Airbnb’s remarkable success and a $25 billion valuation has come at a cost — to competitors. It claimed almost $1 billion in disruption revenue last year, by some estimates.
But now the hotel industry, still reeling from the sudden rise of the upstart lodging company, is fighting back. Among its efforts:
- The hotel industry has funded research that suggests some Airbnb operators are running “illegal” hotels.
- Large hotel chains are launching new chains aimed squarely at Airbnb’s core market: Millennials who are looking for a lodging experience suited to their tastes and budget.
- Hotels and trader organizations have lobbied for laws that would slow or stop the growth of Airbnb by restricting homes and apartments that can be listed on the service.
The hotel industry says these actions are not part of a concerted effort to kill Airbnb. Rather, they are part of an industry-wide initiative to maintain a level and regulated playing field. “The hotel industry embraces competition,” says Vanessa Sinders, the senior vice president of government affairs for the American Hotel & Lodging Association (AH&LA). “It creates a better guest experience, generates jobs and spurs innovation.”
The U.S. lodging industry isn’t exactly suffering. Lodging revenue sales grew from $163 billion to $176 billion in 2015, according to AH&LA. The total number of hotels grew from some 52,000 properties to 53,432 properties and the number of hotel rooms grew from approximately 4.8 million rooms to almost 5 million rooms. Analysts expect 2016 to be even better, with revenues up 6 percent.
The questions is, how much better would it be without Airbnb?
Just fine, say industry representatives. As long as Airbnb plays by the same rules.
“There is increasing concern that some newer players in the short-term rental arena, such as Airbnb, are facilitating an explosion in growth of commercial, unregulated businesses, where hosts rent multiple units for extended periods of time,” says Sinders. “This proliferation of illegal hotels is compromising consumer safety and endangering the character and security of residential neighborhoods, while these entities are also avoiding regulatory and tax obligations.”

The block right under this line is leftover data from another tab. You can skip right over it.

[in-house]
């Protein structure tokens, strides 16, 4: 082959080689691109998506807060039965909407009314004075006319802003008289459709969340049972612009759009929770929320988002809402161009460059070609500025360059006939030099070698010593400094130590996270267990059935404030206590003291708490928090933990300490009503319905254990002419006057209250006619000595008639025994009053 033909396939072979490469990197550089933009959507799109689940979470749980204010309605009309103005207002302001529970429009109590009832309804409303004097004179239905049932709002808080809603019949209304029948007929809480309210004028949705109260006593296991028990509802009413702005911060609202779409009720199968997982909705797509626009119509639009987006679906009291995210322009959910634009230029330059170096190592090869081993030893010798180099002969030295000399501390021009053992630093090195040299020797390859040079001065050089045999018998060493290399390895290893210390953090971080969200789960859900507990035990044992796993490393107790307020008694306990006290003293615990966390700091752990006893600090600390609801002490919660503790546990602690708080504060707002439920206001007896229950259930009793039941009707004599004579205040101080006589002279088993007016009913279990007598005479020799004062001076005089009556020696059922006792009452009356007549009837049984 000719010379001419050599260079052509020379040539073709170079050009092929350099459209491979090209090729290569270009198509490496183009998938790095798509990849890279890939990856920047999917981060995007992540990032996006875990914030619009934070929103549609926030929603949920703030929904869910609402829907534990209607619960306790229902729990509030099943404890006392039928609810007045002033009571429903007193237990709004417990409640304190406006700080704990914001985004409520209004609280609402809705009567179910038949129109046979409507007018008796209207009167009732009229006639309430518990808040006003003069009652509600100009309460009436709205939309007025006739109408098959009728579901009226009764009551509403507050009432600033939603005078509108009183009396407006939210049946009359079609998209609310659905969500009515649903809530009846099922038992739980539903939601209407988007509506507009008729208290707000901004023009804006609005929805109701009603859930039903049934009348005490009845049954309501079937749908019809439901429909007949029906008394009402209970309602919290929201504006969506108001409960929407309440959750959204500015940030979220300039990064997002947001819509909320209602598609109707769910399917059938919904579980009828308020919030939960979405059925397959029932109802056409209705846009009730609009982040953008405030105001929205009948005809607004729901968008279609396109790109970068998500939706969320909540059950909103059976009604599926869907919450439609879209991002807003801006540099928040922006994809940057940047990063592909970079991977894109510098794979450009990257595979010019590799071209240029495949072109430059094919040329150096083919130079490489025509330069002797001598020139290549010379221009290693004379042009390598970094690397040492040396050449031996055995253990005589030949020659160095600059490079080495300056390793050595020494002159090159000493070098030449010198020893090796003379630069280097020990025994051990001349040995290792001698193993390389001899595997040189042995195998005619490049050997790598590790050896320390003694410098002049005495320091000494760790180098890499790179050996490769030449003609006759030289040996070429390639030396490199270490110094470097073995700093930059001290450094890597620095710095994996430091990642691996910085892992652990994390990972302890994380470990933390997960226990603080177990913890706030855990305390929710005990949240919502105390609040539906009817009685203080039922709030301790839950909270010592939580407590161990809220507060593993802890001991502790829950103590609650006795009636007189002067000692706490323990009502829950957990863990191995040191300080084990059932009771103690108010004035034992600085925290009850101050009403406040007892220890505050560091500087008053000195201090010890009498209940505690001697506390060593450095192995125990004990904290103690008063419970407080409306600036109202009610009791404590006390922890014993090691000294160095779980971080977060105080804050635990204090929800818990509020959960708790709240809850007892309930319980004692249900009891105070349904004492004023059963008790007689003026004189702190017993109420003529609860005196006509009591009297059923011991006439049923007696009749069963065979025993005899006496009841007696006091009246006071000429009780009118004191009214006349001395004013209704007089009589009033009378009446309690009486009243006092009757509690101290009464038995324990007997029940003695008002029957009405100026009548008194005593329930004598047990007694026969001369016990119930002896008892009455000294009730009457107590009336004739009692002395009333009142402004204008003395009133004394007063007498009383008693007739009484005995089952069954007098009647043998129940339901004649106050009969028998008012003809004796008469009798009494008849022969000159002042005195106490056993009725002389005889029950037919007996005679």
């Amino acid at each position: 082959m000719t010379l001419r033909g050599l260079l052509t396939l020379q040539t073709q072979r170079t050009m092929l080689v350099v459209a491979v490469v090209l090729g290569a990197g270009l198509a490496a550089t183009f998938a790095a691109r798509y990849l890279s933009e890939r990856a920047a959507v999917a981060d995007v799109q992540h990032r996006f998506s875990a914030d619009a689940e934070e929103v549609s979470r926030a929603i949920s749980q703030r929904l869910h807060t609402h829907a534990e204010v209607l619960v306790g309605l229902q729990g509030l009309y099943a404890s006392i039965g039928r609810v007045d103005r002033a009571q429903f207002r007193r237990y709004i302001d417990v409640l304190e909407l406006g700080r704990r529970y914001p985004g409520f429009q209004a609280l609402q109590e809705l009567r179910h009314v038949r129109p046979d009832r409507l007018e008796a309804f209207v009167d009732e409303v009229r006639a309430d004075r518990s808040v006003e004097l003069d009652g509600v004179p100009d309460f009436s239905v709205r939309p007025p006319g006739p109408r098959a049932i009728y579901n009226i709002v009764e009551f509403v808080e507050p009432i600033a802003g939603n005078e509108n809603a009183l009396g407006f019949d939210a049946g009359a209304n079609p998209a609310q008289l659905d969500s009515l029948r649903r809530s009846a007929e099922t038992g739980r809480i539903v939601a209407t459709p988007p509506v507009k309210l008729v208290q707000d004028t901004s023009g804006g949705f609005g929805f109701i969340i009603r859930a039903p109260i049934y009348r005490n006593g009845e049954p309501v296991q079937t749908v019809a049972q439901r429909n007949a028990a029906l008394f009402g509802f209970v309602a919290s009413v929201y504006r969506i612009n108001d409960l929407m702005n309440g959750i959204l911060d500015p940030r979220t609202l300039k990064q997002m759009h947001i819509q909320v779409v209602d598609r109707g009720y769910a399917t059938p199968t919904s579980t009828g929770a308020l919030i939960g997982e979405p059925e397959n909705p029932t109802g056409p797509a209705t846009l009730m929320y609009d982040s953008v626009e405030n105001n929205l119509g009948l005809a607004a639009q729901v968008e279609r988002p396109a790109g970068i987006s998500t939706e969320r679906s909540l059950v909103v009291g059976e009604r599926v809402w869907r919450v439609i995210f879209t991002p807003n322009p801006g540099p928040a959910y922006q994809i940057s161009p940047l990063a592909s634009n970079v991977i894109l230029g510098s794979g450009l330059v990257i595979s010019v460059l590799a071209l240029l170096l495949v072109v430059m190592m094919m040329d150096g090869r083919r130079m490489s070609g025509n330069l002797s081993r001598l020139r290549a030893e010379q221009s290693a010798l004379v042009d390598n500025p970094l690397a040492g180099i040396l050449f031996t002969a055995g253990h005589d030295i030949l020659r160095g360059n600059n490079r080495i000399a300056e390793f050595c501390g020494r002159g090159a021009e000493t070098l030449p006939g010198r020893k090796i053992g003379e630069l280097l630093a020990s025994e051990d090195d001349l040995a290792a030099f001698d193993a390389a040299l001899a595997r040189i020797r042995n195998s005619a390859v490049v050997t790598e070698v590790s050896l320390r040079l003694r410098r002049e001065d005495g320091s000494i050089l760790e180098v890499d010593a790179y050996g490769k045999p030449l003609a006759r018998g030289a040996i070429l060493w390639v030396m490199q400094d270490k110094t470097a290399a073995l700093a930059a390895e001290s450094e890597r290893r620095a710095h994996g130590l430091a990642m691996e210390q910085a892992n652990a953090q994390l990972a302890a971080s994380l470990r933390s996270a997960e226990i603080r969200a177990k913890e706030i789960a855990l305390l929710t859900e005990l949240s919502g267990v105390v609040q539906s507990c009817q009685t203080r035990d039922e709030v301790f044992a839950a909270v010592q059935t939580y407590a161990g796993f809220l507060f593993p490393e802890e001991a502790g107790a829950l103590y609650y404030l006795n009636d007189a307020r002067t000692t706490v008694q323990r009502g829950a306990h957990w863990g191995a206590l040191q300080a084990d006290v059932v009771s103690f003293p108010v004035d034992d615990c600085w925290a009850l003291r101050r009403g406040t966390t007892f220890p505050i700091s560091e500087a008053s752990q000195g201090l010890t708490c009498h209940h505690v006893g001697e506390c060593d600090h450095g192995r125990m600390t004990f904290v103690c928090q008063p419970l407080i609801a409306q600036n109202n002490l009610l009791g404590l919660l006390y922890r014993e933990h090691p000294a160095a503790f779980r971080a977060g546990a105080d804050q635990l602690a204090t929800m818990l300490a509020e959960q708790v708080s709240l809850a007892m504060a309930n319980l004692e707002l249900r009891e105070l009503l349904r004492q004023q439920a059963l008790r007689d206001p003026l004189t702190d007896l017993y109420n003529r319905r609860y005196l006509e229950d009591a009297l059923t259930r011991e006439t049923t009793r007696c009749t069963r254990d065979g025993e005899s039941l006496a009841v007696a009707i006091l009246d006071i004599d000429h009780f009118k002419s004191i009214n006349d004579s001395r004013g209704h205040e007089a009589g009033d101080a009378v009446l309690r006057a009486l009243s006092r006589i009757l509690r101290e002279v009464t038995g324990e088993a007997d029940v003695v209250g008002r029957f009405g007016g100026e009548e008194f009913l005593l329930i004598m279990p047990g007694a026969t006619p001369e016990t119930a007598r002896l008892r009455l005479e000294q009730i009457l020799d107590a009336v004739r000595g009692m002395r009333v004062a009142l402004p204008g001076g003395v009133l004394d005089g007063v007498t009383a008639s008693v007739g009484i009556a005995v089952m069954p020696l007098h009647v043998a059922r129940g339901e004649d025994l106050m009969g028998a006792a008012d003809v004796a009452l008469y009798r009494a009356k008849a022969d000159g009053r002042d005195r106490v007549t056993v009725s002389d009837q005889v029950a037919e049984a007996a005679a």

To underscore its point, AH&LA funded recent research by Penn State University that found that nearly 30 percent ($378 million) of Airbnb’s revenue in 12 of the nation’s largest metropolitan statistical areas came from “full-time operators,” with rentals available 360 days a year. Each of these operators averaged more than $140,000 in revenue during the period studied. To the hotel industry, these operators are nothing less than “illegal” hotels, operating outside the regulatory framework of normal hotels, and placing traditional hotels at a competitive disadvantage.
Although the hotel industry didn’t fund a 2014 study on Airbnb rentals in New York, it has piggybacked on the findings, citing them frequently as evidence of the site’s unchecked and dangerous growth.
Funding industry studies is a time-honored practice among trade organizations. AH&LA’s research is meant to arm its lobbyists and supporters with facts that can be used to persuade the public — and policymakers — to support new rules favoring hotels.